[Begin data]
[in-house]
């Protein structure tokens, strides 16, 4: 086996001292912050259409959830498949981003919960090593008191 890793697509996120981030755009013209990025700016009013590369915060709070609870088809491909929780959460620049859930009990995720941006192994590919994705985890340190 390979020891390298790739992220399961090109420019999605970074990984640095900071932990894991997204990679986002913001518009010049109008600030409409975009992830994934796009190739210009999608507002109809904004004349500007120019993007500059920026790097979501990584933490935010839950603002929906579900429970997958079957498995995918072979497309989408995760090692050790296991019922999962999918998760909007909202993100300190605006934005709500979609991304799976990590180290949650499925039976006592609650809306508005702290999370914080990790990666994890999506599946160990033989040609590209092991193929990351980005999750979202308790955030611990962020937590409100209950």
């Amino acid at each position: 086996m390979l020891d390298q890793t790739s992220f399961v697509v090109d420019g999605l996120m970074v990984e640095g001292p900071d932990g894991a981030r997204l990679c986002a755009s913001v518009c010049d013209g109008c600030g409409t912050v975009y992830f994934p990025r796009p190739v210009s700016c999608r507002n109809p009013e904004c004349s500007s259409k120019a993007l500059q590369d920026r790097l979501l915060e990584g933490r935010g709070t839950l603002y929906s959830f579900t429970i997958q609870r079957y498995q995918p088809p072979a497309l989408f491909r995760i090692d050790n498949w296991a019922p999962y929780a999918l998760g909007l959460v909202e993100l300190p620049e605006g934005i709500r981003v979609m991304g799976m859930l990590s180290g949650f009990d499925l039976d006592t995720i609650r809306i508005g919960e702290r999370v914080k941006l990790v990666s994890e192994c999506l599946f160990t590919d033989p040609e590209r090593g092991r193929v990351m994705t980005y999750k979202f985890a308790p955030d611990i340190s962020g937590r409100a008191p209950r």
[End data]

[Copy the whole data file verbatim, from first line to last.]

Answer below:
[in-house]
């Protein structure tokens, strides 16, 4: 086996001292912050259409959830498949981003919960090593008191 890793697509996120981030755009013209990025700016009013590369915060709070609870088809491909929780959460620049859930009990995720941006192994590919994705985890340190 390979020891390298790739992220399961090109420019999605970074990984640095900071932990894991997204990679986002913001518009010049109008600030409409975009992830994934796009190739210009999608507002109809904004004349500007120019993007500059920026790097979501990584933490935010839950603002929906579900429970997958079957498995995918072979497309989408995760090692050790296991019922999962999918998760909007909202993100300190605006934005709500979609991304799976990590180290949650499925039976006592609650809306508005702290999370914080990790990666994890999506599946160990033989040609590209092991193929990351980005999750979202308790955030611990962020937590409100209950």
């Amino acid at each position: 086996m390979l020891d390298q890793t790739s992220f399961v697509v090109d420019g999605l996120m970074v990984e640095g001292p900071d932990g894991a981030r997204l990679c986002a755009s913001v518009c010049d013209g109008c600030g409409t912050v975009y992830f994934p990025r796009p190739v210009s700016c999608r507002n109809p009013e904004c004349s500007s259409k120019a993007l500059q590369d920026r790097l979501l915060e990584g933490r935010g709070t839950l603002y929906s959830f579900t429970i997958q609870r079957y498995q995918p088809p072979a497309l989408f491909r995760i090692d050790n498949w296991a019922p999962y929780a999918l998760g909007l959460v909202e993100l300190p620049e605006g934005i709500r981003v979609m991304g799976m859930l990590s180290g949650f009990d499925l039976d006592t995720i609650r809306i508005g919960e702290r999370v914080k941006l990790v990666s994890e192994c999506l599946f160990t590919d033989p040609e590209r090593g092991r193929v990351m994705t980005y999750k979202f985890a308790p955030d611990i340190s962020g937590r409100a008191p209950r």